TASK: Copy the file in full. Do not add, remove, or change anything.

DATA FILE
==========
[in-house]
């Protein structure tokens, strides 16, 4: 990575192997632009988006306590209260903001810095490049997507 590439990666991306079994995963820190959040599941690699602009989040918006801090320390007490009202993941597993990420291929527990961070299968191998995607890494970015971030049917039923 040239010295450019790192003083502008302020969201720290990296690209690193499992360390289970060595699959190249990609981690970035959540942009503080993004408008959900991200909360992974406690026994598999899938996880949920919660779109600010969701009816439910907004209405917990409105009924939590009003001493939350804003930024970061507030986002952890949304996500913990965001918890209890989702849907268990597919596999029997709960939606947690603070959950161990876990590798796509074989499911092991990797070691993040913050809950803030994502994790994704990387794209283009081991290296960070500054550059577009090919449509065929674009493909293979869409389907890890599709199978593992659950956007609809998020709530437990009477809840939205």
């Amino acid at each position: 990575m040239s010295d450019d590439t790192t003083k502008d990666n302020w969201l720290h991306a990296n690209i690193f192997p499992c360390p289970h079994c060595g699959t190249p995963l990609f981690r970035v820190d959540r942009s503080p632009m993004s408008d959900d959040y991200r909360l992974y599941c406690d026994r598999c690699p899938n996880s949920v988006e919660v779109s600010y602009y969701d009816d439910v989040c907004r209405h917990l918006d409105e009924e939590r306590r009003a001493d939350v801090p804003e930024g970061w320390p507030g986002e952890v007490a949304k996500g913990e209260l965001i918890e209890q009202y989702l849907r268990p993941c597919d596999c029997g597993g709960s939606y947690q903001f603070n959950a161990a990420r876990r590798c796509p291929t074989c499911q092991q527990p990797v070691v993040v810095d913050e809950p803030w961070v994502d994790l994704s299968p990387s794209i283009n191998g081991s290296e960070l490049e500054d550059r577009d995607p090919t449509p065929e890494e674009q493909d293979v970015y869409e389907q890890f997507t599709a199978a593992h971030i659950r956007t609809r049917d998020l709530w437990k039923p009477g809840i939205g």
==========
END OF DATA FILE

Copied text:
[in-house]
């Protein structure tokens, strides 16, 4: 990575192997632009988006306590209260903001810095490049997507 590439990666991306079994995963820190959040599941690699602009989040918006801090320390007490009202993941597993990420291929527990961070299968191998995607890494970015971030049917039923 040239010295450019790192003083502008302020969201720290990296690209690193499992360390289970060595699959190249990609981690970035959540942009503080993004408008959900991200909360992974406690026994598999899938996880949920919660779109600010969701009816439910907004209405917990409105009924939590009003001493939350804003930024970061507030986002952890949304996500913990965001918890209890989702849907268990597919596999029997709960939606947690603070959950161990876990590798796509074989499911092991990797070691993040913050809950803030994502994790994704990387794209283009081991290296960070500054550059577009090919449509065929674009493909293979869409389907890890599709199978593992659950956007609809998020709530437990009477809840939205």
């Amino acid at each position: 990575m040239s010295d450019d590439t790192t003083k502008d990666n302020w969201l720290h991306a990296n690209i690193f192997p499992c360390p289970h079994c060595g699959t190249p995963l990609f981690r970035v820190d959540r942009s503080p632009m993004s408008d959900d959040y991200r909360l992974y599941c406690d026994r598999c690699p899938n996880s949920v988006e919660v779109s600010y602009y969701d009816d439910v989040c907004r209405h917990l918006d409105e009924e939590r306590r009003a001493d939350v801090p804003e930024g970061w320390p507030g986002e952890v007490a949304k996500g913990e209260l965001i918890e209890q009202y989702l849907r268990p993941c597919d596999c029997g597993g709960s939606y947690q903001f603070n959950a161990a990420r876990r590798c796509p291929t074989c499911q092991q527990p990797v070691v993040v810095d913050e809950p803030w961070v994502d994790l994704s299968p990387s794209i283009n191998g081991s290296e960070l490049e500054d550059r577009d995607p090919t449509p065929e890494e674009q493909d293979v970015y869409e389907q890890f997507t599709a199978a593992h971030i659950r956007t609809r049917d998020l709530w437990k039923p009477g809840i939205g």